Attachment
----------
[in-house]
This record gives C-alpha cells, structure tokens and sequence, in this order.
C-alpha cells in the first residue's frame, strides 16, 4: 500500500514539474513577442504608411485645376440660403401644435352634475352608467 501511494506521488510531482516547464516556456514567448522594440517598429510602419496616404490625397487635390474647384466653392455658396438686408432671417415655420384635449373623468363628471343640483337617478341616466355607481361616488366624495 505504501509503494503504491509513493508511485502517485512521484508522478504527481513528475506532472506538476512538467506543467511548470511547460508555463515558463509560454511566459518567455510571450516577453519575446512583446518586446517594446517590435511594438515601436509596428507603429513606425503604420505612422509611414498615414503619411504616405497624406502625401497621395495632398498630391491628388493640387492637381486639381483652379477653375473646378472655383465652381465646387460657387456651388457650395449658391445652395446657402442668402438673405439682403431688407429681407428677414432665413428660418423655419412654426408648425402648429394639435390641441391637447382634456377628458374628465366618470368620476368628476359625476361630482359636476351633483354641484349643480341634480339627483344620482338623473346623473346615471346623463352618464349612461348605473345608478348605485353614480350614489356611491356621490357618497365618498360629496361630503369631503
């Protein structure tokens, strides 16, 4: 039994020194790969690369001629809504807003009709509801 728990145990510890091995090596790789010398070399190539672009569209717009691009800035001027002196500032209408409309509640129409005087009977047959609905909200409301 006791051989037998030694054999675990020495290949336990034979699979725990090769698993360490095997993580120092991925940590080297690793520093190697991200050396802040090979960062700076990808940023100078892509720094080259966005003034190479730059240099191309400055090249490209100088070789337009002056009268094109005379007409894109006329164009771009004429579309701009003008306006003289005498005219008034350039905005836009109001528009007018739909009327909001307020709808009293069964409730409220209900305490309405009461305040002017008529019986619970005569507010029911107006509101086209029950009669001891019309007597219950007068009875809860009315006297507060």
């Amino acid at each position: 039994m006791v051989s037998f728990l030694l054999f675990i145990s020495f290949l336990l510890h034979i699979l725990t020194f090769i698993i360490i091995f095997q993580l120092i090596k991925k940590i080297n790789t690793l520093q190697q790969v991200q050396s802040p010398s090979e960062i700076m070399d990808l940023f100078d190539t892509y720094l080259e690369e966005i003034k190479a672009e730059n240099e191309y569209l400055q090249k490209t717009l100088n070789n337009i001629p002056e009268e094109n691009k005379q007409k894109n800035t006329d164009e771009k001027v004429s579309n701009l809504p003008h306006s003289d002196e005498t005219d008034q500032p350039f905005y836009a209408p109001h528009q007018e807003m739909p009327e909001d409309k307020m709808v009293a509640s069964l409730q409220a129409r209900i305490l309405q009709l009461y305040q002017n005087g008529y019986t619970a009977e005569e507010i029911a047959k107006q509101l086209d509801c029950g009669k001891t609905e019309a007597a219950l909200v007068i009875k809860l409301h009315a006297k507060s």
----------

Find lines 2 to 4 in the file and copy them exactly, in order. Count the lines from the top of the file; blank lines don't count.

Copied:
This record gives C-alpha cells, structure tokens and sequence, in this order.
C-alpha cells in the first residue's frame, strides 16, 4: 500500500514539474513577442504608411485645376440660403401644435352634475352608467 501511494506521488510531482516547464516556456514567448522594440517598429510602419496616404490625397487635390474647384466653392455658396438686408432671417415655420384635449373623468363628471343640483337617478341616466355607481361616488366624495 505504501509503494503504491509513493508511485502517485512521484508522478504527481513528475506532472506538476512538467506543467511548470511547460508555463515558463509560454511566459518567455510571450516577453519575446512583446518586446517594446517590435511594438515601436509596428507603429513606425503604420505612422509611414498615414503619411504616405497624406502625401497621395495632398498630391491628388493640387492637381486639381483652379477653375473646378472655383465652381465646387460657387456651388457650395449658391445652395446657402442668402438673405439682403431688407429681407428677414432665413428660418423655419412654426408648425402648429394639435390641441391637447382634456377628458374628465366618470368620476368628476359625476361630482359636476351633483354641484349643480341634480339627483344620482338623473346623473346615471346623463352618464349612461348605473345608478348605485353614480350614489356611491356621490357618497365618498360629496361630503369631503
């Protein structure tokens, strides 16, 4: 039994020194790969690369001629809504807003009709509801 728990145990510890091995090596790789010398070399190539672009569209717009691009800035001027002196500032209408409309509640129409005087009977047959609905909200409301 006791051989037998030694054999675990020495290949336990034979699979725990090769698993360490095997993580120092991925940590080297690793520093190697991200050396802040090979960062700076990808940023100078892509720094080259966005003034190479730059240099191309400055090249490209100088070789337009002056009268094109005379007409894109006329164009771009004429579309701009003008306006003289005498005219008034350039905005836009109001528009007018739909009327909001307020709808009293069964409730409220209900305490309405009461305040002017008529019986619970005569507010029911107006509101086209029950009669001891019309007597219950007068009875809860009315006297507060």